Which Cooking Oil is the Best for you?

Which Cooking Oil is the best for you?

If you have been searching for the best oil to use in sautéing, deep frying and baking, I urge you to check out this post, Which Cooking Oil is the Best for you? I hope you find this informative and share it with your loved ones.

There is a lot of cooking oil in the market that you can choose from. However, you should investigate which ones you are to trust your everyday routine of cooking. You need to be knowledgeable about the content of these oils because they can be detrimental to your health.

The fact remains that you need fats and oils for calories and for the absorption of fat-soluble vitamins (A, D, E, and K). However, it is very important for you to know which oil renders those benefits and of course its nutrient content.

Here are some tips that you should always remember when choosing your cooking oil.

1. High Monounsaturated Fat

The monounsaturated fat (MUFAs) content of the oil must be high and higher than the polyunsaturated fats. MUFAs raise HDL or good cholesterol in the body and reduce your LDL or bad cholesterol as well. Thus, it reduces the risk of heart disease and stroke. Moreover, MUFAs contain high vitamin E that act as an antioxidant. Thus, it helps in maintaining your cells in a healthy state and protects them from the harmful effects of free radicals (cancer-causing agents).

2. Lesser Polyunsaturated Fat

The Polyunsaturated fat (PUFAs) should be therefore lesser than that of MUFAs content of your oil. PUFAs include omega-3 (alpha-linolenic acid) and omega-6 (alpha-linoleic acid) fatty acids. These are essential fatty acids that play an important or vital role in cell growth and brain function. [1] And because our bodies cannot produce these essential fatty acids we need to get them from the food we eat.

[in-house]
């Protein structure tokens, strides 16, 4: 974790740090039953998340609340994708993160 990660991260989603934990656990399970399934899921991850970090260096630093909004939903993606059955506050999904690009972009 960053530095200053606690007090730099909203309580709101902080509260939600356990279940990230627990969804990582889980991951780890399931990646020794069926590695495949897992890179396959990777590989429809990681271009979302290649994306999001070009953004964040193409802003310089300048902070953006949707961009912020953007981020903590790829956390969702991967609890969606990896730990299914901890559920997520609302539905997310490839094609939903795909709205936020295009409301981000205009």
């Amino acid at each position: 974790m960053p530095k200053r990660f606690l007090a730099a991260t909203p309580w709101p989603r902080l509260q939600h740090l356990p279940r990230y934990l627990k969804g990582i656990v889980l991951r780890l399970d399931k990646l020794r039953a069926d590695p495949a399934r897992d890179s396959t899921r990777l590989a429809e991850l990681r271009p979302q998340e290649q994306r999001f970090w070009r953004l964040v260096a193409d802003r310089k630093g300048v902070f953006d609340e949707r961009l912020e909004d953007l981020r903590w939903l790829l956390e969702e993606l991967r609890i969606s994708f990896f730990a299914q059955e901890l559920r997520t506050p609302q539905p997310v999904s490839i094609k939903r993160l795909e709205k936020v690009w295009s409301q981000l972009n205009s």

However, you need to be more cautious with oils that have high Omega-6 fatty acids. An excessive amount of Omega-6 fatty acid increases your risk to inflammation of various kinds. [2]

3. High Smoke Point of Oils

What’s a smoke point? Smoke point of a fat or oil refers to the temperature where the oil begins to yield toxic vapor and dangerous free radicals. [3]

Knowing the smoke point of your cooking oil is essential because when your oil reaches this point you may be at risk of the toxic substance produced.

Here are standard temperatures when you cook your foods:

Sautéing or pan frying: 120 °C (248 °F)

Deep Frying: 160 – 180 °C (320 °F – 356 °F)

Oven Baking: Average of 180 °C (356 °F)

4. Low Saturated Fat

Saturated fat is a type of fat that contains all or predominantly single bonds of fatty acid chains. These chains of carbon atoms are attached to (saturated with) a hydrogen atom. [4] Saturated fats are solid at room temperatures.

Although the effects of saturated fats on heart disease are still controversial, many health authorities still believe that this type of fat should be avoided. [5]

In fact, World Health Organization (WHO) recommends using unsaturated fats over saturated fats. Moreover, the American Heart Association indicates that on randomized trials there was about 30% reduction of cardiovascular disease when saturated fat was replaced with monounsaturated and polyunsaturated vegetable oil. [6]